The basis of the Type 57S was a dramatically revised chassis frame with deep section rails through which the rear axle passed. Described by Bugatti as surbaissé, the low chassis design enabled Bugatti to further streamline his coachwork and reduce frontal area. Driver and passenger sit within the frame rails with their heels on the same level as the lower extremity of the frame rails. The front axle is a split hollow forging joined at the center with a collar and internal bushing which allows the two halves to rotate independently but is otherwise like a solid axle. The Type 57S engine had to be modified due to its lower chassis and was converted to dry sump with separate scavenge and pressure pumps and supply from a 20-liter (21-quart) tank.
By now Bugatti had adopted flexible engine mounts and added provisions for mounting the deRam hydraulic shock absorbers directly to the front of the engine block and also for installing a Roots supercharger driven from the camshaft drive system at the rear of the engine. Running at 1.17 times engine speed at 5-6psi boost pressure, it kicked the Type 57C engine up to a very lively 170 horsepower and brought top speeds to the region of 120 mph. The supercharger was an option from the inception of the Type 57S but is believed to have been installed on only one or two of the first models delivered. The factory, however, did a lively business in upgrading unblown Type 57S chassis with superchargers right through the fifties.
The first Type 57S debuted at the 1935 London Motor Show bodied with dramatic fastback Aérolithe coachwork, a style which was eventually refined into the Atlantic coupé. Eventually only 48 of the exclusive, sophisticated, rapid and beautifully constructed Type 57S Bugattis would be built of which only seventeen were bodied with the beautiful, elegant, athletic Atalante coupé style.
Bugatti Type 57S chassis 57551 with engine number 30S was completed on July 23, 1937 with an Atalante body finished in black with pigskin upholstery. The body configuration, with its low headlight placement between the radiator and front fenders, was identical to the October 1937 Paris show car. It was delivered by the factory just a week later to its first owner, Jean Lévy of Strasbourg, Deputy Administrator of the family owned 'Grands Moulins de Strasbourg', a successful grain milling company established by his father, which is still in business today.
Lévy used his Atalante until the beginning of the war and transferred it to Maurice Weber, manager of the livestock feed operation at the Grands Moulin, in 1941, presumably for safekeeping. In 1946 the Atalante was sold by Weber, ending up in the summer of 1947 with Pierre Pruvost in Bezons. A year later it was acquired by a Paris owner and displayed at the June 15, 1949 concours in the Bois de Boulogne.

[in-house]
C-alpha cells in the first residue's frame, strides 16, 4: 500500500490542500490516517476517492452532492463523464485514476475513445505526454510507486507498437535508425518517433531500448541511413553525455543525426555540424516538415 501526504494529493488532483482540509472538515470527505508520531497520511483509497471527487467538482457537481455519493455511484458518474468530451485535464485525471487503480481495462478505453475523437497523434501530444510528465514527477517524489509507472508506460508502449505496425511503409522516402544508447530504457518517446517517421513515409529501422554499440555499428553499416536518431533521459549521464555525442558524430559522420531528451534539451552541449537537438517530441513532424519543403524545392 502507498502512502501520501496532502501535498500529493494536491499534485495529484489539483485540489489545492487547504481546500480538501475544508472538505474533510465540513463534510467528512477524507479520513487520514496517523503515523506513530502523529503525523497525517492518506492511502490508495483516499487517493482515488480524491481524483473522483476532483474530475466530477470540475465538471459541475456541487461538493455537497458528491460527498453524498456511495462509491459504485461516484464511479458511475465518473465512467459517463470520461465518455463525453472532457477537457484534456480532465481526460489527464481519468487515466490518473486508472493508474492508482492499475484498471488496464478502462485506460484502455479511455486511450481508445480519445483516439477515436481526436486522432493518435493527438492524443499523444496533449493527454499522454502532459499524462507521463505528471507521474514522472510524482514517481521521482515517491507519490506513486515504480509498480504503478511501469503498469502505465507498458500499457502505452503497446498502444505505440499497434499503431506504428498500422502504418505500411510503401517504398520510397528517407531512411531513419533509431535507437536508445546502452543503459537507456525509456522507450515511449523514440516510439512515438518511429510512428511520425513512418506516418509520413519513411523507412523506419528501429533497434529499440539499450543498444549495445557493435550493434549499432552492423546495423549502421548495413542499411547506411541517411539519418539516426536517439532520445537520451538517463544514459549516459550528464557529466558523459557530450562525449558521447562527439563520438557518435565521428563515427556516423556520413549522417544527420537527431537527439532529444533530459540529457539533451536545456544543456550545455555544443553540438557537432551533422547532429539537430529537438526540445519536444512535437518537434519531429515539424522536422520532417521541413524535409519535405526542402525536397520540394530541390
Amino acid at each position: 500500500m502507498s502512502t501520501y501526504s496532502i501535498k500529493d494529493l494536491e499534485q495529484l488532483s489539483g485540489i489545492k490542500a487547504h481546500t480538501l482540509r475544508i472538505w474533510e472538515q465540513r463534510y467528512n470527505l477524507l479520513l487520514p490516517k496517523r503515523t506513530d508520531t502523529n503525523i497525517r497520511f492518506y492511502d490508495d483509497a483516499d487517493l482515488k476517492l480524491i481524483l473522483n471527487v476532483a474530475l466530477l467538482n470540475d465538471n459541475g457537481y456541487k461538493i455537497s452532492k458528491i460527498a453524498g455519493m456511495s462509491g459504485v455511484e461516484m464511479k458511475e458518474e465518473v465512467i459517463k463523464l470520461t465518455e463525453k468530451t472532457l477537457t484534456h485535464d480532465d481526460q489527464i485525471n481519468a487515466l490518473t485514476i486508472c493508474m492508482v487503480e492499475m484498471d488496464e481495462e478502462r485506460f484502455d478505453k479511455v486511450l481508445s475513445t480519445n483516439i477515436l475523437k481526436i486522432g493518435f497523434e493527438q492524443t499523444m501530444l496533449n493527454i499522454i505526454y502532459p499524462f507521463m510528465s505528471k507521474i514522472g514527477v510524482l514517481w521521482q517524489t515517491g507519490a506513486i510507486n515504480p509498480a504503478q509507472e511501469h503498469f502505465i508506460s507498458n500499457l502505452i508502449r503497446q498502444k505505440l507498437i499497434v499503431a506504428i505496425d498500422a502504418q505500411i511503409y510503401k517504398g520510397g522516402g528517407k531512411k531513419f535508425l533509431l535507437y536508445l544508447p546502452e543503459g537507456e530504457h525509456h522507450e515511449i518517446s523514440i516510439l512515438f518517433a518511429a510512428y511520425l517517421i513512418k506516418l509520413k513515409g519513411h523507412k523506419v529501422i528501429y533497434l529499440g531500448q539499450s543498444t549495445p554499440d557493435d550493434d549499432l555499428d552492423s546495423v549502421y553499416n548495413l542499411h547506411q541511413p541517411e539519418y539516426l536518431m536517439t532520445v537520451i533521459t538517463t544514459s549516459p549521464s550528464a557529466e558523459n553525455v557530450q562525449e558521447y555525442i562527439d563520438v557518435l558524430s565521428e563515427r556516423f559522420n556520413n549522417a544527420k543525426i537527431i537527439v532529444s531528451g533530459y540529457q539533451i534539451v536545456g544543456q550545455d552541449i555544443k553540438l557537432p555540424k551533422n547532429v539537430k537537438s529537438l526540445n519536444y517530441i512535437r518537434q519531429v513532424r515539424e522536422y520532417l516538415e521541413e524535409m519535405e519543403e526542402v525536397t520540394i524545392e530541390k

It was registered in 1951 to the well known French artist André Derain, a contemporary of Matisse and Vlaminck with whom Derain exhibited in 1905 in a Salon where their exhibit area was described as la Cage aux Fauves (the cage of wild beasts) at the birth of the style known as Fauvism. He and Pablo Picasso were later colleagues. After World War II Derain was actively engaged in designing theatrical productions and illustrating books, but before following the career of an artist Derain had trained as an engineer, no doubt adding to his appreciation for the design, handling and performance of the Type 57S Atalante.
In 1959 the Nice dealership of Ernest Friderich sold the car to Jean-Louis Fatio, then through Fatio's associate Robert Baer to Colin Doane, an Ú.S. Air Force officer who brought it to the Únited States. Doane drove it three thousand miles over the next two years, including a 500 mile trip from Boston to Watkins Glen.
In 1961 Doane sold it to the fabled collection of casino magnate William Harrah. While in the Harrah's Collection it received a comprehensive restoration with the chassis and running gear restored by O.A. 'Bunny' Phillips and the body in the Harrah's shops. Several aspects of the Atalante were returned to the original configuration including re-creating the original pair of small rear windows and removing some of the chrome embellishments which had been added in France in the late forties.
In addition to refinishing the Bugatti in its present colors of Patrol Cream and Lemon Oxide during its time in the Harrah's Collection, the present supercharger was installed, bringing it to the ultimate Type 57SC specifications. With the usual thoroughness and extensive research which characterized cars restored for Harrah's, the hydraulic brakes that had been installed at some point were replaced with a set of original Bugatti Type 57 mechanical brakes obtained from Howard Greene. Chromium plating was stripped and replated with the correct nickel. Completed in 1976, it earned the ultimate accolade for quality, appearance, design and performance: Best of Show at the 26th Pebble Beach Concours d'Elegance.
It was acquired during the disposition of the Harrah's Collection by Dr. Herbert Boyer and later was acquired from him by the present owner who has continued to maintain it carefully and meticulously as restored by Harrah's over thirty years ago. During the current gentleman's ownership, further work was executed including a complete engine rebuild by noted specialist Mr. Phil Reilly in the mid 1990s. Since then the Bugatti has been exercised regularly, but for limited distances only and it remains in virtual break-in condition. Notably, the Bugatti's next owner will have the further distinction of carefully breaking in the engine to their personal specifications.
The colors chosen by Harrah's to highlight Bugatti's design and win Best of Show at Pebble Beach in 1976 are still attractive, handsome and harmonize with the lines of Jean Bugatti's coachwork. It is one of the most beautiful, desirable and advanced of all Bugattis, with Jean Bugatti's lean, sleek, aggressive Atalante coachwork perfectly complemented by the low Type 57S surbaissé chassis. In 2002 the present owner also commissioned a professional refurbishment of the cosmetics on the car, removing much of the spidering from age and returning it to its fully restored original glory. Today the Atalante looks as good as it runs and drives, a true testament to the recent meticulous care of a peerless original restoration.
Bugatti Type 57SC Atalante coupé number 57551 is the first of only four built in the summer of 1937 with streamlined headlights. It has a well documented history from new and is one of the most attractive, desirable and best-performing of all Bugatti road cars. It is capable of a true 120mph on the road, but its appearance, history, rarity and design will accelerate its owner's heart rate even higher. Without question, these stunning Bugattis remain the very definition of art in motion, and this particular example, exemplified by its noteworthy provenance is the very pinnacle of their limited production.Source - RM Auctions